An An-32 aircraft that went missing with 13 people aboard last week slammed into the face of a mountain very close to its summit in Arunachal Pradesh’s Mechuka region, a new photograph released by the Indian Air Force shows.
This is the clearest image of the wreckage to have emerged so far. The An-32 aircraft was first spotted by a Mi-17 helicopter yesterday from a height of 12,000 feet, and rescue workers are currently trying to find bodies and possible survivors.
Search operations began around 6.30 am today. While the Air Force successfully dropped eight to ten personnel near the crash site in two helicopter sorties, 15 mountaineers — nine from the Air Force, four from the Army and two civilians — have also been deployed. A few have reached the crash site, and others are scouring the surroundings woods for possible signs of survivors.
Local mountaineers who sighted the crash site have also been roped in by the Siang district administration.
The An-32, a Soviet-designed twin engine turboprop transport aircraft, had vanished from the radar around 1 pm on June 3 while flying from Jorhat in Assam to a remote military landing strip in Arunachal Pradesh’s Mechuka. An IAF C-130J transport aircraft, Sukhoi Su-30 fighter jets, NAVY P8-I search aircraft and a fleet of IAF and Army helicopters were deployed for the search over the last eight days. The Air Force used two Mi-17s and an Advanced Light Helicopter (ALH), the P8i — a long-range maritime reconnaissance aircraft from Tamil Nadu — for the purpose.
The base for the search-and-rescue operation has been set up at Kayiang in West Siang, an official with the Arunachal Pradesh government said. While a doctor and other emergency services have been positioned there, a back-up team has also been kept on stand-by. Air Force sources told NDTV that the base hospital at Jorhat has been kept ready for medical emergencies.
The mountainous and forested Mechuka region, where the An-32 aircraft had crashed, is believed to be one of the world’s most inhospitable for air travel.
Rome: Eyewitnesses present at the site of India’s 26 February bomb strikes against a Jaish-e-Muhammad base say they saw up to 35 bodies being transported out of the the site by ambulance hours after the attack. The dead, they recounted, included 12 men who were said to have been sleeping in a single temporary shack, and several individuals who had earlier served in Pakistan’s military.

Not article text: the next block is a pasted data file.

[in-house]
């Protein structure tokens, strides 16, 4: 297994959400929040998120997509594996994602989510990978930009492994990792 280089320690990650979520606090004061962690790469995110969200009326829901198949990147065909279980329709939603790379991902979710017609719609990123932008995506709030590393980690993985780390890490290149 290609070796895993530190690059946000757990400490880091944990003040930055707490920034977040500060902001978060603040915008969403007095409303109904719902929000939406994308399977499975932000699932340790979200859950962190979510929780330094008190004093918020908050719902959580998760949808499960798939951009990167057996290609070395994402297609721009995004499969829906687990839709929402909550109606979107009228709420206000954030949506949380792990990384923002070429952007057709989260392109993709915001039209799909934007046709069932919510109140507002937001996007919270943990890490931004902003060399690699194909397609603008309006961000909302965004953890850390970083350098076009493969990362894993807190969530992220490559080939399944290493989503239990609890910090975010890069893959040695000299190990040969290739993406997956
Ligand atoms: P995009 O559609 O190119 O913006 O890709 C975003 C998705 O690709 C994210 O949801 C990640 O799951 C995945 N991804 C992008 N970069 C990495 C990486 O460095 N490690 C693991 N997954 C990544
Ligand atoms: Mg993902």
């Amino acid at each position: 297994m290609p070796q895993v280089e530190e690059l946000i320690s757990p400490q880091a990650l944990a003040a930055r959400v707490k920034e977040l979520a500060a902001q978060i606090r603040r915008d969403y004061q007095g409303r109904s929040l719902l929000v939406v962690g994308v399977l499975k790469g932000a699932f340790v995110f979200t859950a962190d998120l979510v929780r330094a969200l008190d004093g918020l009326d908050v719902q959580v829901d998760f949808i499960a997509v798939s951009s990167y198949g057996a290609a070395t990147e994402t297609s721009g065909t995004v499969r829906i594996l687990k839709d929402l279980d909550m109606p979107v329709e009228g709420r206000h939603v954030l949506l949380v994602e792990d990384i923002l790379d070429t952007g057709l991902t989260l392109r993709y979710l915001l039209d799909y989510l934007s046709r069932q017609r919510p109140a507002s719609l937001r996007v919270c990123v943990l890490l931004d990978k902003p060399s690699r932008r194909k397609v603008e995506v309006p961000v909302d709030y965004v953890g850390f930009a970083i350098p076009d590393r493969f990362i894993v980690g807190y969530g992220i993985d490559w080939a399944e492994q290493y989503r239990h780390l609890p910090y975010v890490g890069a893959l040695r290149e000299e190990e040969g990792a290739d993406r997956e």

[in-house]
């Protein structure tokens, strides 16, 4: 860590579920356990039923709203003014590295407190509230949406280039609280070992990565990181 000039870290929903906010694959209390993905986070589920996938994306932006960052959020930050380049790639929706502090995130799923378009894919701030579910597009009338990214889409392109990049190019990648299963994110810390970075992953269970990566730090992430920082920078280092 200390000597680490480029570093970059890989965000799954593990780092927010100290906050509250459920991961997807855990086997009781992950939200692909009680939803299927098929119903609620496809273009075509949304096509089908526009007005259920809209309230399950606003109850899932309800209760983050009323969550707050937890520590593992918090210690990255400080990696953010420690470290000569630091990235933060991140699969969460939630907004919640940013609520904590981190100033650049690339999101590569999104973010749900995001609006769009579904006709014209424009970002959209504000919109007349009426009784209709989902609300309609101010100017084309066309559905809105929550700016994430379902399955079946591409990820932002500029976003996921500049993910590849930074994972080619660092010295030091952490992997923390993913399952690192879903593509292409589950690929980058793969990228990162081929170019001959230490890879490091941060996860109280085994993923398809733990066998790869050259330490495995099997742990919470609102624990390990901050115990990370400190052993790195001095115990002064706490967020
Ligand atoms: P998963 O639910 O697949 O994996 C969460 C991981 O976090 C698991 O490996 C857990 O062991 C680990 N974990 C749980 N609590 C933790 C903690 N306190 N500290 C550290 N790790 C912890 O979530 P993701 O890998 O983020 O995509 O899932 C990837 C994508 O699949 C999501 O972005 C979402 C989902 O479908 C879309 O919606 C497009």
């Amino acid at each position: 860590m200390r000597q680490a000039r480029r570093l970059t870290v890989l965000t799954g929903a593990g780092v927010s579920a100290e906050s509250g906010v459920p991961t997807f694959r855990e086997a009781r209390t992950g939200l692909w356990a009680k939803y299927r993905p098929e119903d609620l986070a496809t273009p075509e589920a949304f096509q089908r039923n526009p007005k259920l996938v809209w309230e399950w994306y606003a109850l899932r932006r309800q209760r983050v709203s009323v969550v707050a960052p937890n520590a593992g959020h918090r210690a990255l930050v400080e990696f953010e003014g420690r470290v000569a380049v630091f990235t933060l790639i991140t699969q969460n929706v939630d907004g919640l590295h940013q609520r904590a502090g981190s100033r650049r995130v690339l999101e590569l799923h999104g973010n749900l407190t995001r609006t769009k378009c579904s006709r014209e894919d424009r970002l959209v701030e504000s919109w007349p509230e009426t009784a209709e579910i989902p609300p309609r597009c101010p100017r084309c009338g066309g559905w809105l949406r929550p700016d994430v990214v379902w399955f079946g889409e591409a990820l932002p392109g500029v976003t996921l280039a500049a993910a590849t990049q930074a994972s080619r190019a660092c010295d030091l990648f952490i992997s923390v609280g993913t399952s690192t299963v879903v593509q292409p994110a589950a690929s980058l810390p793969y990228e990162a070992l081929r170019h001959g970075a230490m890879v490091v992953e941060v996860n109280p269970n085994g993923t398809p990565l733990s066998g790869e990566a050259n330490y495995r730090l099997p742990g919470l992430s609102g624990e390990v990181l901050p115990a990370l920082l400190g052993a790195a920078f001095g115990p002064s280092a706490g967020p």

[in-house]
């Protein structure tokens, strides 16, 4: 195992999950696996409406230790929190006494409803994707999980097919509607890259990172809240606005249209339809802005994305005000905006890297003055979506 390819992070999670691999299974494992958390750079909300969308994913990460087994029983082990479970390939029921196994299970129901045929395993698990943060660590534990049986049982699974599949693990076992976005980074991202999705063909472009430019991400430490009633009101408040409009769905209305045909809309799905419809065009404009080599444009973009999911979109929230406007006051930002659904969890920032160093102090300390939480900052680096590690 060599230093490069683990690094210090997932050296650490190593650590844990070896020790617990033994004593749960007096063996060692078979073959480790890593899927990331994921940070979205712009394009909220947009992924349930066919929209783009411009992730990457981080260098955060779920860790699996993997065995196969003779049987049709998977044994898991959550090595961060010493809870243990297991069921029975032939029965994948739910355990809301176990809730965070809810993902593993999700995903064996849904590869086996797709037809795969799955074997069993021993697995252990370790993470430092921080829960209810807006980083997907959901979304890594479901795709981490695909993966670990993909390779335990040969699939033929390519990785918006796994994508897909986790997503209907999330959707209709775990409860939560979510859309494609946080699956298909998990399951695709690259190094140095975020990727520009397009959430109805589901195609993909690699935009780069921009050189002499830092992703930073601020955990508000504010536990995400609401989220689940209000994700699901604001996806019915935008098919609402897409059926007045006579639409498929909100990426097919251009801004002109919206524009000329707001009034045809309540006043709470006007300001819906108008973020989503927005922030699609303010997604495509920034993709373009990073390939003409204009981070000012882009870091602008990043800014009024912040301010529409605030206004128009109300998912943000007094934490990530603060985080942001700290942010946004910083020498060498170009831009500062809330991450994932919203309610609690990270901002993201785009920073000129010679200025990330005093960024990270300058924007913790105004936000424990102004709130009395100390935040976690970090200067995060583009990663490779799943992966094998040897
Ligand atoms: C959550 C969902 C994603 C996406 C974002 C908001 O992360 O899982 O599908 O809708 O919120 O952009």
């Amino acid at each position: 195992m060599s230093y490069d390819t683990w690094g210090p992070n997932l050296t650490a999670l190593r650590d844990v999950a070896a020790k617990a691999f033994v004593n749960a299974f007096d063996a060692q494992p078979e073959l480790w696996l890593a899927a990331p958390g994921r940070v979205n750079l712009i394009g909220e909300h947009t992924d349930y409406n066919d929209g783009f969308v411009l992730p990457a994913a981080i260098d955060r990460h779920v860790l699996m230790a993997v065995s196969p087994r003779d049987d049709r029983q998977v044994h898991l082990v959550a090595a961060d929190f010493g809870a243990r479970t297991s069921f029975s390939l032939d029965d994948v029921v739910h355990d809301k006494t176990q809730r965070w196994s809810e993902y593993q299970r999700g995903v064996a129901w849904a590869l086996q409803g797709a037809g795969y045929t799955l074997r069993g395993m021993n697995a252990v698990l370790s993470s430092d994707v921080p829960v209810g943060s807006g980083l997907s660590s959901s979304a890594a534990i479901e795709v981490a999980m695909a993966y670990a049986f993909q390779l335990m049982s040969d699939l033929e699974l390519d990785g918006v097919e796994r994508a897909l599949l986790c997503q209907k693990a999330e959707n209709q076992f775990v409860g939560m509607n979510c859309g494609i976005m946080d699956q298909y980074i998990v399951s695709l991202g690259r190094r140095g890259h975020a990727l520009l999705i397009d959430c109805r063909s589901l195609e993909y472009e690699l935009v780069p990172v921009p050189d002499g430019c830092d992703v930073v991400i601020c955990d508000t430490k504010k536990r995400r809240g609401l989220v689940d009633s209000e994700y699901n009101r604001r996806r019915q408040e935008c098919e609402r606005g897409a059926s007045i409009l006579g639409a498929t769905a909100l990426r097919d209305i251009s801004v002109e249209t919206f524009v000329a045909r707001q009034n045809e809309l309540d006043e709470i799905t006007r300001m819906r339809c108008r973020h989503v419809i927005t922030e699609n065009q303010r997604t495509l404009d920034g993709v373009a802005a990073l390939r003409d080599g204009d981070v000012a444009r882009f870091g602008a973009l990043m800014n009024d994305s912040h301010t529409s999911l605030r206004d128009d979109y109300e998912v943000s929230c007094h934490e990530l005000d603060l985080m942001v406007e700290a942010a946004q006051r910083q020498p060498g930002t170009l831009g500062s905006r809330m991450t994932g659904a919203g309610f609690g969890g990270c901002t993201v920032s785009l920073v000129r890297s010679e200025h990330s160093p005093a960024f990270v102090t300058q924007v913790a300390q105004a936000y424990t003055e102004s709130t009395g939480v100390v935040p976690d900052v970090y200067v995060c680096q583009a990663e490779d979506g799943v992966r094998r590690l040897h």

The sources, who work for local government authorities, declined to be identified as they are not authorised to speak to media, and said they feared reprisal. The eyewitnesses were contacted by this correspondent using encrypted communication.
An image released by Reuters of a madrasa near the site where Indian aircrafts released payload in Jaba village. Reuters
“Local authorities reached the site soon after the bombing,” one witness said, “but the area had already been cordoned off by then by the army, who did not even allow police to enter. The army also took away mobile phones from the medical staff on the ambulances.”
A former Pakistani Inter-Services Intelligence (ISI) officer known locally as “Colonel Salim” was killed in the bombing, sources said, while a “Colonel Zarar Zakri” was injured. Mufti Moeen, a Jaish-e-Muhammad instructor from Peshawar, and improvised explosive device-fabrication expert Usman Ghani were also killed in the bombing.
The largest single cluster of fatalities, the eyewitnesses said, were 12 Jaish-e-Muhammad fidayeen trainees, who were living in a single temporary earth-and-wood building that was flattened in the bombing.
Eyewitness testimony from the region has been conflicting, with witnesses variously saying there were no Jaish-e-Muhammad fighters at Jaba top, and others insisting they were present. The testimony has also been divided on whether casualties were inflicted, with several local residents telling television and print journalists that the only victims were some civilians who received minor injuries.
However, the witnesses were only interviewed days after the attack, and several media outlets reported that they were not allowed unfettered access to all areas in Jaba, the village targeted in the raid.
Independent satellite imagery analysis conducted by Nathan Ruser of the prestigious Australian Strategic Policy Institute concluded that there is “no apparent evidence of more extensive damage and on the face of it does not validate Indian claims regarding the effect of the strikes”.
However, Indian Air Force officials have asserted that that synthetic aperture radar — which provides finer spatial resolution than conventional beam-scanning radar — reveals that they destroyed four target buildings below the ridge, where the Jaish-e-Muhammad has several buildings, including a seminary.